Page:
Mark Osterman, who described Zimmerman as "the best friend he's ever had," testified that Zimmerman told him that Martin grabbed the gun in his holster before he shot him. But in an interview with FOX's Sean Hannity played in court today Zimmerman said he felt Martin's hands go towards the holster.

Martin's DNA was not found on the gun, and in several interviews with law enforcement Zimmerman said Martin reached for the gun, but never got it.

In the Hannity interview Zimmerman said that Martin "was like skipping, and going away quickly" not "out of fear." However, Zimmerman told a police dispatcher that the teen was running on the night of the shooting.

This testimony came after prosecutors asked the judge to strike a comment made by their own witness who told the court that Zimmerman was being truthful when he described his fatal fight with teenager Trayvon Martin.

The testimony by investigator Chris Serino on Monday seemed to bolster the credibility of Zimmerman's claim that he shot Martin in self defense because the teenager was banging his head into the sidewalk.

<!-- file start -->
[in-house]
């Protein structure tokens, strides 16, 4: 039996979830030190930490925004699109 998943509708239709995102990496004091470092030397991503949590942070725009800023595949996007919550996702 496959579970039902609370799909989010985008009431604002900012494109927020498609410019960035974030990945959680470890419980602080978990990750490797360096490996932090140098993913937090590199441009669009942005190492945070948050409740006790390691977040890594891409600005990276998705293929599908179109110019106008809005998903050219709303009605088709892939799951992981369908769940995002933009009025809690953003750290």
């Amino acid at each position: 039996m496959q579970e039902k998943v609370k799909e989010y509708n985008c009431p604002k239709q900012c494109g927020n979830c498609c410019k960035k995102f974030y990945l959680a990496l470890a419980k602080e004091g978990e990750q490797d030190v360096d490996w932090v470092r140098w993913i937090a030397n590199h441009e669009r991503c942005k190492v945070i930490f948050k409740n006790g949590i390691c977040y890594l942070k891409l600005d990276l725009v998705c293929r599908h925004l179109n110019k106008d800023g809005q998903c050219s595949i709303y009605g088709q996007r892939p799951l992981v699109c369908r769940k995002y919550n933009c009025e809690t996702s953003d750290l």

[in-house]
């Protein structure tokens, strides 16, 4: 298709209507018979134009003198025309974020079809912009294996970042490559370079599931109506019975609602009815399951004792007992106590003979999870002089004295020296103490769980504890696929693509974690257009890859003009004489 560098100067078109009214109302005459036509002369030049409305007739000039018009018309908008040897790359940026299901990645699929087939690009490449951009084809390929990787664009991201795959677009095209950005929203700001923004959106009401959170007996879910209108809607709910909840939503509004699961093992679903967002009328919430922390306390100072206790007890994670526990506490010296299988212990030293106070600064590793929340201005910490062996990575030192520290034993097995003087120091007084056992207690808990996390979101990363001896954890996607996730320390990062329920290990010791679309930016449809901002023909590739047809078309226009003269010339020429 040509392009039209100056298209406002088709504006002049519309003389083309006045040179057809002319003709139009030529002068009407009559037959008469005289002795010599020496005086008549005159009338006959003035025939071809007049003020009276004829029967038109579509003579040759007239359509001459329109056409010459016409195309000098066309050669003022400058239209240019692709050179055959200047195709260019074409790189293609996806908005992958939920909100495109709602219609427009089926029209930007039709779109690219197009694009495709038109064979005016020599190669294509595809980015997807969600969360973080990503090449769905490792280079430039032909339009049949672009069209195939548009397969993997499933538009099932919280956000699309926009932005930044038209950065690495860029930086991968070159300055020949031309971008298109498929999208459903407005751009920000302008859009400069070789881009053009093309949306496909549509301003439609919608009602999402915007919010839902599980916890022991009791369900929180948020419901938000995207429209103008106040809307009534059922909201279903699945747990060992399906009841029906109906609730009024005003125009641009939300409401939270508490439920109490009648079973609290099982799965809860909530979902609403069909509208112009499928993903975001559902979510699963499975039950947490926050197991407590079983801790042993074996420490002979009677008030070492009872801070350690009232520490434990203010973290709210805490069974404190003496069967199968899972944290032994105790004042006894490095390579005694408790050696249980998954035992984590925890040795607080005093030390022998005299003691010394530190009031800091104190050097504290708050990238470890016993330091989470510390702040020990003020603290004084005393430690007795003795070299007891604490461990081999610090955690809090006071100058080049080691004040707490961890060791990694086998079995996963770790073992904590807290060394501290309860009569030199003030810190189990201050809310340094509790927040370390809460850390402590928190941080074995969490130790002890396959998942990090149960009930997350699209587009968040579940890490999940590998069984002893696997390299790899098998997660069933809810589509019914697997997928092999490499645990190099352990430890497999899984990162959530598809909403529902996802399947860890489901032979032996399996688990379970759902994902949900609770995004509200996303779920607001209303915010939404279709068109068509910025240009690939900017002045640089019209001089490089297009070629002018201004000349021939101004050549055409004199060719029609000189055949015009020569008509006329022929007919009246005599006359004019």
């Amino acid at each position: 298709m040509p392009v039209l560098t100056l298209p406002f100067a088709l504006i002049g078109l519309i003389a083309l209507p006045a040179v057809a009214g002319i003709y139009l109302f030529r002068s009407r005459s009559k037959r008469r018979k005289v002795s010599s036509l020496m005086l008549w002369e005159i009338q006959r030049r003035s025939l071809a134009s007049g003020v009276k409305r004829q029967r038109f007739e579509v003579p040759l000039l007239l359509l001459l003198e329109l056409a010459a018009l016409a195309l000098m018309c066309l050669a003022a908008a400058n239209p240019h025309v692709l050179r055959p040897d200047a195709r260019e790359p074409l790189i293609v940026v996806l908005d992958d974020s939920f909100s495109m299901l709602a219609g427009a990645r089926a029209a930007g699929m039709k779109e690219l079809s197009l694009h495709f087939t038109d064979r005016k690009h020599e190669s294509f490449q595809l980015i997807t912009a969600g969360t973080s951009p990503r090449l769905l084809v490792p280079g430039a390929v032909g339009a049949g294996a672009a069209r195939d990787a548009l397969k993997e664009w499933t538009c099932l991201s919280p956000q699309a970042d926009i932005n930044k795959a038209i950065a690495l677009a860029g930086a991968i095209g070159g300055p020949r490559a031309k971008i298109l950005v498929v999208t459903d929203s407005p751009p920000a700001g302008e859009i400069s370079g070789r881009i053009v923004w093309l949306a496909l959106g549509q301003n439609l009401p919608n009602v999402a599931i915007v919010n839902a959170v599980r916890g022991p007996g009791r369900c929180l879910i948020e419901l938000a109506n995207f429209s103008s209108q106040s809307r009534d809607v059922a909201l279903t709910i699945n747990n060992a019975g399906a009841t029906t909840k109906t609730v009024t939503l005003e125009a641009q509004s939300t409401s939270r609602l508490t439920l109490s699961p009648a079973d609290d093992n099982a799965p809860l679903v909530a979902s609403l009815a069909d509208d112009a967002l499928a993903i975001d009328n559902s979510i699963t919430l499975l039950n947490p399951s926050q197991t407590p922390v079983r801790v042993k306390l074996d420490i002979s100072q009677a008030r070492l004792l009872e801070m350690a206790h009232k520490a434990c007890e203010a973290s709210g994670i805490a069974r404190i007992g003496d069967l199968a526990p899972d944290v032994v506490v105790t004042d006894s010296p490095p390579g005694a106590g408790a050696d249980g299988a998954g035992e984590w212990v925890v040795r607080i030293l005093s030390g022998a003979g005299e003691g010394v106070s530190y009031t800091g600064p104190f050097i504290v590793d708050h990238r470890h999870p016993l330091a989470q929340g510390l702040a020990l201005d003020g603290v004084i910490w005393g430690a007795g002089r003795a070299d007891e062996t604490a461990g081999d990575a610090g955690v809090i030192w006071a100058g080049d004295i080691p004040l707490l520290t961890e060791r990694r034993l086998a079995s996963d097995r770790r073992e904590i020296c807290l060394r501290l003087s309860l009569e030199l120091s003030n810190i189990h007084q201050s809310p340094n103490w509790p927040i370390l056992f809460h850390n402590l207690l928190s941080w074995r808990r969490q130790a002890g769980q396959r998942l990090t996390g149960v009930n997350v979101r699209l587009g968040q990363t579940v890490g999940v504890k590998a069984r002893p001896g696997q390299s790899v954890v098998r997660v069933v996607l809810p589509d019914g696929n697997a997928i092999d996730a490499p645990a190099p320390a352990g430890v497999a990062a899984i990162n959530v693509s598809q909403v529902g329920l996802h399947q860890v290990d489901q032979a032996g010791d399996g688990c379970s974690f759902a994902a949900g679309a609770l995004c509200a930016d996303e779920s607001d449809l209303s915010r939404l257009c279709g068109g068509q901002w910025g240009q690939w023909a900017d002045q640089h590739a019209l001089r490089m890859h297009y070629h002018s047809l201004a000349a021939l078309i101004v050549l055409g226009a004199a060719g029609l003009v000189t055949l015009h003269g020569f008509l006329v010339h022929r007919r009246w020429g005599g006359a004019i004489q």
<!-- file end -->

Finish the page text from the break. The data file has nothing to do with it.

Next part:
In commenting on the consistency of Zimmerman's story as well as Zimmerman's apparent relief when falsely told there was a video of the confrontation, Serino said Zimmemran had to be either a pathological liar or telling the truth.

"If we were to take pathological liar off the tableā€¦do you think he was telling the truth?" asked defense attorney Mark O'Mara.

"Yes," responded Serino.

Prosecutor Bernie de la Rionda started today's court hearing by asking Judge Debra Nelson to have Serino's comment stricken from the record and the judge agreed.

Nelson ruled that one witness cannot offer an opinion of another and instructed the jury to disregard the exchange.

It remains to be seen if the prosecution's move actually drew more attention to Serino's testimony, or whether jurors will be able to ignore it.

De la Rionda moved to the heart of the state's case by asking Serino if Zimmerman's use of a crude epithet shortly before the shooting Martin showed ill will and spite. Zimmerman is charged with second degree murder and Florida law requires the state to prove a defendant acted with ill will, spite or hatred to convict on second degree murder.